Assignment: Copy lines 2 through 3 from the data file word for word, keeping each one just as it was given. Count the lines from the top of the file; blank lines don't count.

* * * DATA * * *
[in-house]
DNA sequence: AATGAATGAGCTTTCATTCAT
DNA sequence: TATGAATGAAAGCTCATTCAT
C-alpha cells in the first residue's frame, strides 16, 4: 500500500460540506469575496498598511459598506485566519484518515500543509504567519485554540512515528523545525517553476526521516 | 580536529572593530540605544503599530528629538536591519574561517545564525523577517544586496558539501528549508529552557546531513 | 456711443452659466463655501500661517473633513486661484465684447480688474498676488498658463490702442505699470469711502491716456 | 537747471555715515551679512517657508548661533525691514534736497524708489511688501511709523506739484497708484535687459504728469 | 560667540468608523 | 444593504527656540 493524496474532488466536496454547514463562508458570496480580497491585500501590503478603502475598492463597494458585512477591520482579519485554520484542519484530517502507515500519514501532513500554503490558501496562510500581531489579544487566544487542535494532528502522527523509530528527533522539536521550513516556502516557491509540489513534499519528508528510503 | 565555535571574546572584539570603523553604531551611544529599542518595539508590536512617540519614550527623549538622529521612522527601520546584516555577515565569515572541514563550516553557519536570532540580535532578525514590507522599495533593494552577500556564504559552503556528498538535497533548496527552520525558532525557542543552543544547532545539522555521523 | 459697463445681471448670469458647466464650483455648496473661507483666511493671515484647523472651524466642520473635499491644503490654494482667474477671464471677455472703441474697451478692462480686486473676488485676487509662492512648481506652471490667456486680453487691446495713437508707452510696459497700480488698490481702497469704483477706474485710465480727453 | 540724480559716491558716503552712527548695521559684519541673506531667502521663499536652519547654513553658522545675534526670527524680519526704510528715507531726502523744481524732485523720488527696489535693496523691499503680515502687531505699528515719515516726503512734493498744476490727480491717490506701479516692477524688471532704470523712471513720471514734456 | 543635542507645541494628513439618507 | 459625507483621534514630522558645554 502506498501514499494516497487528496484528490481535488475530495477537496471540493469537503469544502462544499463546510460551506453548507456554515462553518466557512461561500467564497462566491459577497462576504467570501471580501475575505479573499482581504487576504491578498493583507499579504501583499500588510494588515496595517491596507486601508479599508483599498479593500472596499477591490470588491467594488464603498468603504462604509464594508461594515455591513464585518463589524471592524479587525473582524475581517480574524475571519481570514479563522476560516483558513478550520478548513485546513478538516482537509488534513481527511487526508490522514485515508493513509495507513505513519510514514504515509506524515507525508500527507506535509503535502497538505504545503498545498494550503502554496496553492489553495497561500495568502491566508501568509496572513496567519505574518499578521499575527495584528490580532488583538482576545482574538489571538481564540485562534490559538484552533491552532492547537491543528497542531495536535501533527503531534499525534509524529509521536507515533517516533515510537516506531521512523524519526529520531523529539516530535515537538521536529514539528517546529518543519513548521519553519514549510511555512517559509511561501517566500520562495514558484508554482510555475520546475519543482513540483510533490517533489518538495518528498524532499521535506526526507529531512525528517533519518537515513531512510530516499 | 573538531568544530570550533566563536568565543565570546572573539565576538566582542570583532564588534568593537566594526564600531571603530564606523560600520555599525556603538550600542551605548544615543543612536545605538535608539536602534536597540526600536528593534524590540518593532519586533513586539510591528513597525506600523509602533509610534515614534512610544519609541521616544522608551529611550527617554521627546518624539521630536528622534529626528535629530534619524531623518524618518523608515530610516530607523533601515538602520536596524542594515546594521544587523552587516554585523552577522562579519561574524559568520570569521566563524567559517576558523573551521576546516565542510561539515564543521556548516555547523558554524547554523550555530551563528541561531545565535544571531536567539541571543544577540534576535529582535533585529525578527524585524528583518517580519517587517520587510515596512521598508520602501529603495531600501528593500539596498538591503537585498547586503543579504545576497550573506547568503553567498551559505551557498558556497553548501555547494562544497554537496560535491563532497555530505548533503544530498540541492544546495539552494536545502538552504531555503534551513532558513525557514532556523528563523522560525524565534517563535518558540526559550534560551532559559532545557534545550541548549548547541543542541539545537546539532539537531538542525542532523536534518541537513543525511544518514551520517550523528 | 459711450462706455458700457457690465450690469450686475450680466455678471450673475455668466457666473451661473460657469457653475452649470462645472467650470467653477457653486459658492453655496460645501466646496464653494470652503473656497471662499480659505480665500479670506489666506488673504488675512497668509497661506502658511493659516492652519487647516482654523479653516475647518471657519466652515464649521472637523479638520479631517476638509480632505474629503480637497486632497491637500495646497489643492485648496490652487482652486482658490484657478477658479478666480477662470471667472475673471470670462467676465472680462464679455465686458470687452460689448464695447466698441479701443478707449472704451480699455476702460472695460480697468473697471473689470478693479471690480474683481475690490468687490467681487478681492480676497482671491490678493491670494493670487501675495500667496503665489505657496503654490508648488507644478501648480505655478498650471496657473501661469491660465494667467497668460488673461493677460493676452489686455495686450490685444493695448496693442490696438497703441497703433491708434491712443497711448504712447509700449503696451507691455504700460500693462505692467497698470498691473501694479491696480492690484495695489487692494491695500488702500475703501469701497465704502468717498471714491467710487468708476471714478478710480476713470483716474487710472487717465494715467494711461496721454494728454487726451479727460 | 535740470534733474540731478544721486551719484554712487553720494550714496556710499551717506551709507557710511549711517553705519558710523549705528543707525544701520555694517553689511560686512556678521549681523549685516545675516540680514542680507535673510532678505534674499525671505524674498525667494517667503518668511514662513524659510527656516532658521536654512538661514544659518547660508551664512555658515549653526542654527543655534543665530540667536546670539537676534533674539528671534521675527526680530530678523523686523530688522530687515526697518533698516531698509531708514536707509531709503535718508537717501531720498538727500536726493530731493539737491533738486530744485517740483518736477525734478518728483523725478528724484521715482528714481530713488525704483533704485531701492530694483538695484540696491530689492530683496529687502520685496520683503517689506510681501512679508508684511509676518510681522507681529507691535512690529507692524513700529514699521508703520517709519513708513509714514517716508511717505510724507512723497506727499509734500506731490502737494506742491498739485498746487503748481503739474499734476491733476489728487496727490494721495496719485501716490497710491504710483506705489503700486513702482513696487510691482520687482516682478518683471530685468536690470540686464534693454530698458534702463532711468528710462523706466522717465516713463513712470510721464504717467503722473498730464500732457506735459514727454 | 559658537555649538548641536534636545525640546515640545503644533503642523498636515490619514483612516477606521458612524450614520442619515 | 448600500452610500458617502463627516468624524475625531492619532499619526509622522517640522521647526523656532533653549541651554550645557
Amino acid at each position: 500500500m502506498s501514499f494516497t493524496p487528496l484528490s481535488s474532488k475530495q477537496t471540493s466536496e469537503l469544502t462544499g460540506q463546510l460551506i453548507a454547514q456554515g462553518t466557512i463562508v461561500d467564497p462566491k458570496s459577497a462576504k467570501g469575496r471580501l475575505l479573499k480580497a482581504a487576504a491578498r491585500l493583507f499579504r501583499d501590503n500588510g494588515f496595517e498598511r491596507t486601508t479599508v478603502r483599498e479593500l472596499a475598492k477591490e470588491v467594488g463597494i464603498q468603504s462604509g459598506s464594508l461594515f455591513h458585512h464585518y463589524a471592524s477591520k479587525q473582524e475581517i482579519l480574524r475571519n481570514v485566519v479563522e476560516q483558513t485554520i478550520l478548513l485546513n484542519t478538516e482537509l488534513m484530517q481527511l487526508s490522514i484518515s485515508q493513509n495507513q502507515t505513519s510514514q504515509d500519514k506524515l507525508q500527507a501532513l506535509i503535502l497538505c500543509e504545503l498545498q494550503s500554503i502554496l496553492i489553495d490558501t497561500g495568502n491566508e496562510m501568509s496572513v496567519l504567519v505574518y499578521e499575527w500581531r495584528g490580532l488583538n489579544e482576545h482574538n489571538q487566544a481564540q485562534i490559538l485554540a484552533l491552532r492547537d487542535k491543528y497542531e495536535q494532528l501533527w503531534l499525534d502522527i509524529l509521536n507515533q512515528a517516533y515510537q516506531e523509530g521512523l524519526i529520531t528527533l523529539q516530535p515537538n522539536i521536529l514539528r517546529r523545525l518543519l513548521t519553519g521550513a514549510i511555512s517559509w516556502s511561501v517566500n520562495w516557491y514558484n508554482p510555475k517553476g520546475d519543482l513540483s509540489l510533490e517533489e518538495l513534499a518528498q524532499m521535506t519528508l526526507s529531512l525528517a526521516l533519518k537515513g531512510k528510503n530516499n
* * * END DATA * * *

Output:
DNA sequence: AATGAATGAGCTTTCATTCAT
DNA sequence: TATGAATGAAAGCTCATTCAT